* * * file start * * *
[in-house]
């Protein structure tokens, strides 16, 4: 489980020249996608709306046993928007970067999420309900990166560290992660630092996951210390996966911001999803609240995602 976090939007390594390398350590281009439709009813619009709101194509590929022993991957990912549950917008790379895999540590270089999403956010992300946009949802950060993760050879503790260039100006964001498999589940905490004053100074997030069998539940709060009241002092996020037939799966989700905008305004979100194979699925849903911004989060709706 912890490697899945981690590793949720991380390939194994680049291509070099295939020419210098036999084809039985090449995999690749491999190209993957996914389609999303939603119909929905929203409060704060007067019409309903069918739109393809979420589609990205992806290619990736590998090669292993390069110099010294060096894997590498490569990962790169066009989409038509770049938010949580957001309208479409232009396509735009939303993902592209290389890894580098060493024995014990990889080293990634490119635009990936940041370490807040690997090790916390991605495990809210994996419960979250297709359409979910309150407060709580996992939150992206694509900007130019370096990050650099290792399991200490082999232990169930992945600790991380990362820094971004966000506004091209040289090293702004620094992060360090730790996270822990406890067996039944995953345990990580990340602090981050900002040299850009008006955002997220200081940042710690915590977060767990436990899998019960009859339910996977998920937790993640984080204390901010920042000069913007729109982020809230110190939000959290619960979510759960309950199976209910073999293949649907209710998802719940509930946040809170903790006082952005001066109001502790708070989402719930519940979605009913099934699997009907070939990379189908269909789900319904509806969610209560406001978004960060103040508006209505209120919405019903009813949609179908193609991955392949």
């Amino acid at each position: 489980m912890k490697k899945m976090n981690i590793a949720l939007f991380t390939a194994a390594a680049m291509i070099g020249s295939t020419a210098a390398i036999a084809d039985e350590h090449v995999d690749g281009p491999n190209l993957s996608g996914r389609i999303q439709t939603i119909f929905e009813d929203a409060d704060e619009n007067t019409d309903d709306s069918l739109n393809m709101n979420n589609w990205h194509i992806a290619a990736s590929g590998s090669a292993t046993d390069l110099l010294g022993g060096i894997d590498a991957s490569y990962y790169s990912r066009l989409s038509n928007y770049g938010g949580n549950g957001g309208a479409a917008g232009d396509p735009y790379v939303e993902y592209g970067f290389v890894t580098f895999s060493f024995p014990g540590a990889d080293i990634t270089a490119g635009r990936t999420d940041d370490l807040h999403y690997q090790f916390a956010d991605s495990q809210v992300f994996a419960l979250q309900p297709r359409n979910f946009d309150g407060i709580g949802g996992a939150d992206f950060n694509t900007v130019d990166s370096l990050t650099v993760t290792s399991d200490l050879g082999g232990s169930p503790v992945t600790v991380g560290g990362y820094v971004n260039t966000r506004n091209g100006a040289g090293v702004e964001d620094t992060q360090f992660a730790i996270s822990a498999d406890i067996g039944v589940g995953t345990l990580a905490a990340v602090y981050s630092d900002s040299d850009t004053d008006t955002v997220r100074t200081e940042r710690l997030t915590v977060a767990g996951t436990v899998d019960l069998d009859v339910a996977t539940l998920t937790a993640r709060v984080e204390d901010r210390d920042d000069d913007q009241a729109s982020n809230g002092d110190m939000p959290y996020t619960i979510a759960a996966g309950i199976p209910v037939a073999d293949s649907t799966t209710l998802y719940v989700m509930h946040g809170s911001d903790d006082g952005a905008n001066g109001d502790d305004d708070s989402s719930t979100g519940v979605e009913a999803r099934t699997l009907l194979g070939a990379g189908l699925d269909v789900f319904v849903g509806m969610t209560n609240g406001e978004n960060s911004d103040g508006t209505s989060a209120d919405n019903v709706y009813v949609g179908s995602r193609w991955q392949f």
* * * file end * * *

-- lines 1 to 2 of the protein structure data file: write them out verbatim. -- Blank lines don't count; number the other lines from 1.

[in-house]
């Protein structure tokens, strides 16, 4: 489980020249996608709306046993928007970067999420309900990166560290992660630092996951210390996966911001999803609240995602 976090939007390594390398350590281009439709009813619009709101194509590929022993991957990912549950917008790379895999540590270089999403956010992300946009949802950060993760050879503790260039100006964001498999589940905490004053100074997030069998539940709060009241002092996020037939799966989700905008305004979100194979699925849903911004989060709706 912890490697899945981690590793949720991380390939194994680049291509070099295939020419210098036999084809039985090449995999690749491999190209993957996914389609999303939603119909929905929203409060704060007067019409309903069918739109393809979420589609990205992806290619990736590998090669292993390069110099010294060096894997590498490569990962790169066009989409038509770049938010949580957001309208479409232009396509735009939303993902592209290389890894580098060493024995014990990889080293990634490119635009990936940041370490807040690997090790916390991605495990809210994996419960979250297709359409979910309150407060709580996992939150992206694509900007130019370096990050650099290792399991200490082999232990169930992945600790991380990362820094971004966000506004091209040289090293702004620094992060360090730790996270822990406890067996039944995953345990990580990340602090981050900002040299850009008006955002997220200081940042710690915590977060767990436990899998019960009859339910996977998920937790993640984080204390901010920042000069913007729109982020809230110190939000959290619960979510759960309950199976209910073999293949649907209710998802719940509930946040809170903790006082952005001066109001502790708070989402719930519940979605009913099934699997009907070939990379189908269909789900319904509806969610209560406001978004960060103040508006209505209120919405019903009813949609179908193609991955392949």